Rich and Famous: The Making of George Cukor's Last Film–Part Three

Series of Nine Articles

Part Three: Cukor Arrives to Direct

 

But Cukor was thrilled to do “Rich and Famous.” It was the kind of material he was drawn to. Following the lives of two female writers, it was a stylish comedy about women's life choices. “It's about the comings and goings of friendship and its perils,” said Cukor, “The range is extraordinary–20 years–they fight, make up, and compete.”

 

“Rich and Famous” marked Cukor's 50th anniversary as a director and his 20th film for MGM, the studio with which he was closely associated.  After 50 years, one might expect Cukor's energy and enthusiasm to wane, but this was not the case.  

 

Cukor thoroughly enjoyed the whole process.  “He enjoyed the attention he was getting at this age,” Bisset said, “It gave him a reason to be out there.  He enjoyed having young people around him.”  Cukor denied that he wanted to do the film because it had two strong parts for women. “I wanted to direct it,” he said, “because it was one of the wittiest scripts I've read in a long time. I still find a witty, intelligent script irresistible.” “Of course,” he said wistfully, “the offers don't come fast and furious,” but he added mischievously, “I think they made a very intelligent choice.”  Bisset concurred, at least initially: “Candy and I are thrilled that George has agreed. His aesthetic sense will enhance the picture, as it's been doing for pictures for the past fifty years.” “It was wonderful to have worked with a director of that caliber,” Candice Bergen said, “he was one of the great mandarins, and it was an honor to have done a film with him, much less his last film.”

 

One afternoon, Ayres went to Cukor's house to discuss his script.  “Go ahead,” the director said, “let's hear what you have in mind.” Ayres explained that he came to hear Cukor, not to voice his ideas. But Cukor asked him to read the entire script loud. “He ended up correcting my performance,” Ayres recalled, “placing emphasis on the rhythm.” Cukor loved the script so dearly that not one line was changed.  “I stuck right to the text,” he noted, “I don't come each day with new lines of my own scribbled on the back of an envelope.”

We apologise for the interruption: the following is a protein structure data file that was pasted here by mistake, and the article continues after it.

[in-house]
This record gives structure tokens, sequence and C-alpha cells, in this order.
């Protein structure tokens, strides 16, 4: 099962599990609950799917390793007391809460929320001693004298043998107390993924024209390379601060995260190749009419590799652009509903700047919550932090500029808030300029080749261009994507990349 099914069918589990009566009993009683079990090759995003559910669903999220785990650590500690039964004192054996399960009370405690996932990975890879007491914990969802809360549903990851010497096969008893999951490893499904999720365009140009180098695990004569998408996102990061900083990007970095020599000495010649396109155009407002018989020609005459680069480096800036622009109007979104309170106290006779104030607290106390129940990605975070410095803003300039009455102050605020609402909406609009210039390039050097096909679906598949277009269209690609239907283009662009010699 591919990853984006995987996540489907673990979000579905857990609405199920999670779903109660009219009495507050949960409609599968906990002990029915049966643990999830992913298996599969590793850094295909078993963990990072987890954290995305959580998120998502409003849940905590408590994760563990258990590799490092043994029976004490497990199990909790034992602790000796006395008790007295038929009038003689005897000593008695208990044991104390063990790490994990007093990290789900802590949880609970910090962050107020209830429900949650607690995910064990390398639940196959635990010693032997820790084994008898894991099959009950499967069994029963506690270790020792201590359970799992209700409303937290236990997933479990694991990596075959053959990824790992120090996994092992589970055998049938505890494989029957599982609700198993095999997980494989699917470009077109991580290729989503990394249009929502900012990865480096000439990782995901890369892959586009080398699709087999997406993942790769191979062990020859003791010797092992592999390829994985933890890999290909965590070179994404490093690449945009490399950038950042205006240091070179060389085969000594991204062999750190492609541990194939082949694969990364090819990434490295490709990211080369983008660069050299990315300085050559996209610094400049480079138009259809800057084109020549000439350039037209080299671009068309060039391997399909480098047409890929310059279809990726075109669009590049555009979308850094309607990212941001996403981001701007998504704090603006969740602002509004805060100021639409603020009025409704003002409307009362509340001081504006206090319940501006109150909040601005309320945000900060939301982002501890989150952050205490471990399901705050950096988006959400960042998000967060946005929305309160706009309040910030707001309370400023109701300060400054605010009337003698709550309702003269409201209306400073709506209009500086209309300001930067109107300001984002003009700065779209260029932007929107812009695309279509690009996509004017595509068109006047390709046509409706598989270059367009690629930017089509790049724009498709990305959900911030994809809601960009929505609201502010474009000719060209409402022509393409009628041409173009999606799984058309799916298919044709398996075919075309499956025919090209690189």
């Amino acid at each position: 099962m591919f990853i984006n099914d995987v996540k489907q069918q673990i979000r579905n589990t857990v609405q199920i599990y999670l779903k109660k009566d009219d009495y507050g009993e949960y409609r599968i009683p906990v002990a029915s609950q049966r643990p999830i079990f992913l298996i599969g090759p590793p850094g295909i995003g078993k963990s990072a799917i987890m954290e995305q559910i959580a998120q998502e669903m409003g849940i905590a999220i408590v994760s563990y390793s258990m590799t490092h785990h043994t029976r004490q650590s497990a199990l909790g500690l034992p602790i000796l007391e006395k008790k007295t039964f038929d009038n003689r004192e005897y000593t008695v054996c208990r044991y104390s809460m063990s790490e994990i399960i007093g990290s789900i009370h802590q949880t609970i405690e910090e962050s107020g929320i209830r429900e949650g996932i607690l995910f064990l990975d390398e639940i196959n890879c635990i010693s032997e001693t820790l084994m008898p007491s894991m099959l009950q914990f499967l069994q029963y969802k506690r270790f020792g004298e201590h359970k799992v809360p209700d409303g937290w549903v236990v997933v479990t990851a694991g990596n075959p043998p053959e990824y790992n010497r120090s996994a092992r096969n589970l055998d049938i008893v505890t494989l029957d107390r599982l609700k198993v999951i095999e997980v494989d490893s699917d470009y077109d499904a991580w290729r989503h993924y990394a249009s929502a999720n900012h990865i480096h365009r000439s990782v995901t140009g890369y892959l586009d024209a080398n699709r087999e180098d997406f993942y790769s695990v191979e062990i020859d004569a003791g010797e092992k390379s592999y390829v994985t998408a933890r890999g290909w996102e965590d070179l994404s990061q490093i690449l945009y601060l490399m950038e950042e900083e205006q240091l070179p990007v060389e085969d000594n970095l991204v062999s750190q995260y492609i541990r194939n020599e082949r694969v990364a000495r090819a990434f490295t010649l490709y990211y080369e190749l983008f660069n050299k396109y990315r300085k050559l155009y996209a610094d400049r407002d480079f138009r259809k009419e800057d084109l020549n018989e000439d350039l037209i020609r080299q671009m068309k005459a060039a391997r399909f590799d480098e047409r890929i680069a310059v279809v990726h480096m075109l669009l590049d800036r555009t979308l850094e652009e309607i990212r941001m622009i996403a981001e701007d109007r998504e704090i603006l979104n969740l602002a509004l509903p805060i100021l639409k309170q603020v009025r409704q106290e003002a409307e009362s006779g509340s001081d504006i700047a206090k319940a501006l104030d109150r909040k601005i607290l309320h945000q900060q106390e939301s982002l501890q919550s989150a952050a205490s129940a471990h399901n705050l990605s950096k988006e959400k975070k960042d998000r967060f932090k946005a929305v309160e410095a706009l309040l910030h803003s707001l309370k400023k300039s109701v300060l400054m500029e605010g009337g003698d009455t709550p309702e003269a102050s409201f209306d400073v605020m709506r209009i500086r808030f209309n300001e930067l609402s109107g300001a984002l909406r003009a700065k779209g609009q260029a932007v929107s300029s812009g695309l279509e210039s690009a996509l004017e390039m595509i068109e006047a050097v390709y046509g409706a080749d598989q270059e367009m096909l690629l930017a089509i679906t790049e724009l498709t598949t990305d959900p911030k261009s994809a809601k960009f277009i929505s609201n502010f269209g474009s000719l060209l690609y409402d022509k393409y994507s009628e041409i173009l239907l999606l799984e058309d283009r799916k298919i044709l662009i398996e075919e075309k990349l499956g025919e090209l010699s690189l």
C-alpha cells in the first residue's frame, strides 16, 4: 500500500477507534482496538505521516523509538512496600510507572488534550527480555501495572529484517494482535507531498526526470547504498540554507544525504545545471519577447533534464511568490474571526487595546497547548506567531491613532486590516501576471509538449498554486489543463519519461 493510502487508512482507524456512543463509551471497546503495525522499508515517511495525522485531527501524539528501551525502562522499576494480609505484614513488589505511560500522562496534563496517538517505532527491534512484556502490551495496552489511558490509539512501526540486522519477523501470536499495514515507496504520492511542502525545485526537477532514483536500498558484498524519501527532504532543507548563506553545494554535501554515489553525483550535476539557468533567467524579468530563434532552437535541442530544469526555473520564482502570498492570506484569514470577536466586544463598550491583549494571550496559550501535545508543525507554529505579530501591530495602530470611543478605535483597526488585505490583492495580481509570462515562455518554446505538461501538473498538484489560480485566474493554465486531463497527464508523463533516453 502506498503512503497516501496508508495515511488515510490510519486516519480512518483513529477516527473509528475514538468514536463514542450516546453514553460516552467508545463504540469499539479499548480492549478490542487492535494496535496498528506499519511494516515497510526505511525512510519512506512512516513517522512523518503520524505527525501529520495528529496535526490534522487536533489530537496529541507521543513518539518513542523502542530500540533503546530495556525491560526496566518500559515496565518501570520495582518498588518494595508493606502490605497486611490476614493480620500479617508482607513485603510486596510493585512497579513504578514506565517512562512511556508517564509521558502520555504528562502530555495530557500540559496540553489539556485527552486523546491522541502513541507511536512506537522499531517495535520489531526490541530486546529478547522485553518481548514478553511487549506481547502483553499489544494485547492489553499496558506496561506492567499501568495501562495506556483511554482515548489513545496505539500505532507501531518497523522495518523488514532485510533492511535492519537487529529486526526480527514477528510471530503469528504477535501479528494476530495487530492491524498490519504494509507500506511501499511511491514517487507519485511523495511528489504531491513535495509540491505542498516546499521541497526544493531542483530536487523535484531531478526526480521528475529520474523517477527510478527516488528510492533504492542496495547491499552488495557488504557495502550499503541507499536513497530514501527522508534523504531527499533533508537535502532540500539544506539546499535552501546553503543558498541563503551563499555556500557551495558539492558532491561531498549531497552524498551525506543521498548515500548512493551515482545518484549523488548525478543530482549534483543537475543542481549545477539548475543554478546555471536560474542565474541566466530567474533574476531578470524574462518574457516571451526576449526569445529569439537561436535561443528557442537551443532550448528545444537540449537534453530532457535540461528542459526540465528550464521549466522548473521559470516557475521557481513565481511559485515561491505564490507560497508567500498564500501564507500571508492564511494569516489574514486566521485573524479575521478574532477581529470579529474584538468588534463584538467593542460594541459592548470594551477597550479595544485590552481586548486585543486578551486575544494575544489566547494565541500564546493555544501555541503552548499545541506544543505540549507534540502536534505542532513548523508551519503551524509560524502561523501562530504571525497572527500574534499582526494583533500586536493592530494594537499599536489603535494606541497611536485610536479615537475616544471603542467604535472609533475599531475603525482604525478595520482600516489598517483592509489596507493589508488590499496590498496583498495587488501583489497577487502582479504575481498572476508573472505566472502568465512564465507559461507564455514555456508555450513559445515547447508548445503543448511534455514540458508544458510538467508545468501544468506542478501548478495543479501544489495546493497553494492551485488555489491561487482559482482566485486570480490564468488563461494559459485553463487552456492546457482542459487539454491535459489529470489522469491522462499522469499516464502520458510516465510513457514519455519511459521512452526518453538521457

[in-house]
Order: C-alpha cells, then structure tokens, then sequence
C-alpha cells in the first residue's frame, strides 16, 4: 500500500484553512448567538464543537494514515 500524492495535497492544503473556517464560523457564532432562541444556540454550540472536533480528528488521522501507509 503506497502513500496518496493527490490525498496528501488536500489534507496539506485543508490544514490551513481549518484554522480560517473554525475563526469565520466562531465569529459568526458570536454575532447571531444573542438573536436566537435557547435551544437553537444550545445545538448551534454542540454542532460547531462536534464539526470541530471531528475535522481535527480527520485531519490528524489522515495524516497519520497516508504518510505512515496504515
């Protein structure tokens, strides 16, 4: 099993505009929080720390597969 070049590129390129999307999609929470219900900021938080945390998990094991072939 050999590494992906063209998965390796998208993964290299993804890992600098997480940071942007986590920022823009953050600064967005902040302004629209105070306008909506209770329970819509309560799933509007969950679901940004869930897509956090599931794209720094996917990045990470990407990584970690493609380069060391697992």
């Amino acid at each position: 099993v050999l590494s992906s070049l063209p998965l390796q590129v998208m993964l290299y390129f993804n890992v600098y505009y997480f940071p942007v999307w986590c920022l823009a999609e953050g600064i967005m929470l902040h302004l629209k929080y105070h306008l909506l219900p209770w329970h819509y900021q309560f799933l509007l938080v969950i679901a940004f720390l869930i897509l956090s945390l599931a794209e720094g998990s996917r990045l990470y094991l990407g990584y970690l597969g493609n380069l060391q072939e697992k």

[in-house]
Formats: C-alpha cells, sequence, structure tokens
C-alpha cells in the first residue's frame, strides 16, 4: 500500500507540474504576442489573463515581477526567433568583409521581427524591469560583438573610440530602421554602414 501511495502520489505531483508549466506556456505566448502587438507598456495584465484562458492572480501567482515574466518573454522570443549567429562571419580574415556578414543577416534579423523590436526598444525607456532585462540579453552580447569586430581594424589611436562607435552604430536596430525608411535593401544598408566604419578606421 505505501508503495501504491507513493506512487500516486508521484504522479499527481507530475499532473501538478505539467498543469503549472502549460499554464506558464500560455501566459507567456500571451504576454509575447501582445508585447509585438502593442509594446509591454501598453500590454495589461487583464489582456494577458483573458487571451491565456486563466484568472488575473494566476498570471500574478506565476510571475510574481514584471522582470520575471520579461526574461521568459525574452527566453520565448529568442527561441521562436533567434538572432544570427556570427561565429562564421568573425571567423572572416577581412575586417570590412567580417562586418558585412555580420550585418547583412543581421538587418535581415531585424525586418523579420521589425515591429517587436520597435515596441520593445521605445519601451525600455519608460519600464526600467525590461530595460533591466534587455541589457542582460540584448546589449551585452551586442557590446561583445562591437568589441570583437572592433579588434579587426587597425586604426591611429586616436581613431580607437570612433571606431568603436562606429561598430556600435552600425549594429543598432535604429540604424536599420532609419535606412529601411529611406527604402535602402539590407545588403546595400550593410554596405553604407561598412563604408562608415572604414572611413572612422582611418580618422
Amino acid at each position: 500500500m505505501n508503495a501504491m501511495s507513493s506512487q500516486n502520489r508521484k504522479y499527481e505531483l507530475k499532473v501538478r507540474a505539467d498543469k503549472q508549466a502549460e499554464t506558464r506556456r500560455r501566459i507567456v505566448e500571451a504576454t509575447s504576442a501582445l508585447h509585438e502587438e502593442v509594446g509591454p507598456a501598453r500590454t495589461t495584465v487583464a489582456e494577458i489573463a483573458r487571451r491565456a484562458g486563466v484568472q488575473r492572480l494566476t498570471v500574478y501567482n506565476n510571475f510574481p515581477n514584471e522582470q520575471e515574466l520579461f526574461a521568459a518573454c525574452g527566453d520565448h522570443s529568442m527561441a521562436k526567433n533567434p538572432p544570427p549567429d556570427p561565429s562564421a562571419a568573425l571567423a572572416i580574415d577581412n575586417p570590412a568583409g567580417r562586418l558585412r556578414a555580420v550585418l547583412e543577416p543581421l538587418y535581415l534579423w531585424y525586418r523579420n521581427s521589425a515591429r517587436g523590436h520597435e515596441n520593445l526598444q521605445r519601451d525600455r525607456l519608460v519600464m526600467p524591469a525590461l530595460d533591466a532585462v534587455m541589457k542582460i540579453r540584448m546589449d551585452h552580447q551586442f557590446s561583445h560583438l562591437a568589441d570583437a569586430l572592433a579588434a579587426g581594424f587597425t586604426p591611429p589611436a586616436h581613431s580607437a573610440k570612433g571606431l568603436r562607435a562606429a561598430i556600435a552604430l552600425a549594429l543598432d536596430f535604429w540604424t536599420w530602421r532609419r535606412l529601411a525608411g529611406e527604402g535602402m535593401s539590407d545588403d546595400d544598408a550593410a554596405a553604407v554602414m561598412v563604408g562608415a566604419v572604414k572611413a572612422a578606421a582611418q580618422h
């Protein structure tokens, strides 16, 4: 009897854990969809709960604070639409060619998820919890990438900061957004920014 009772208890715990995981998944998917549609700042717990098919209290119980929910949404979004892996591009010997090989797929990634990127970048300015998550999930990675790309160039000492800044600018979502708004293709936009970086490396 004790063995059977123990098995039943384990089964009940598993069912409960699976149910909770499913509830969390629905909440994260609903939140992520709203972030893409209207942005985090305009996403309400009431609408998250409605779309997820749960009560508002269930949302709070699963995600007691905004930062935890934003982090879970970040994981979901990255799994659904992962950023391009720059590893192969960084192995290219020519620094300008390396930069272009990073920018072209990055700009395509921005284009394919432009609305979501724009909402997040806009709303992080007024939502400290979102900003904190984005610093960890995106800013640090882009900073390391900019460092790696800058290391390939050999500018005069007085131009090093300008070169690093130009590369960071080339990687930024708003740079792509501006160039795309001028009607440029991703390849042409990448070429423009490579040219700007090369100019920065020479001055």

By the time Cukor came aboard, all the casting had been done. Initially, Cukor was pleased with his leading ladies.  “Jackie and Candy will bring beauty and simplicity back to the screen,” he said. Bergen and Cukor were not strangers. He had known her father, Edgar Bergen, the famed ventriloquist; she was like a little sister to Charlie McCarthy, the wise-cracking dummy. Bergen recalled: “I was someone he had a frame of reference for having grown up in Hollywood, from parents who were in show business, and with a father whose sense of humor and talent he respected.  We had a kind of common language, knowing a lot of the same people.”   

 

As for Bisset, Cukor had met her fifteen years earlier, when she was at Fox' talent school for young actors.  Cukor was assigned to find a scene for her to put on film.  They worked together at his office for several days, but then her agent sent her to do a test with another studio.  “I'm afraid there was a big brouhaha,” she said, “everyone got offended. George took heavy umbridge, and he was furious with me.”  Bisset didn't really know who Cukor was, or the extent of his fame in Hollywood: “I was young, and not very schooled in the American Cinema.” When they would meet socially, Cukor was polite, but slightly “standoffish.”  Bisset always felt he was offended that she didn't pay him the homage he expected.

 

“Rich and Famous” went back into production on November 10, 1980.  Cukor had last worked on the MGM lot as a director in             1957, on Les Girls.  In the intervening years, a great deal had changed, and a new generation of filmmakers was working at the studio.  As a joke, Cukor carried a list of his film credits with him–lest they forget who he was!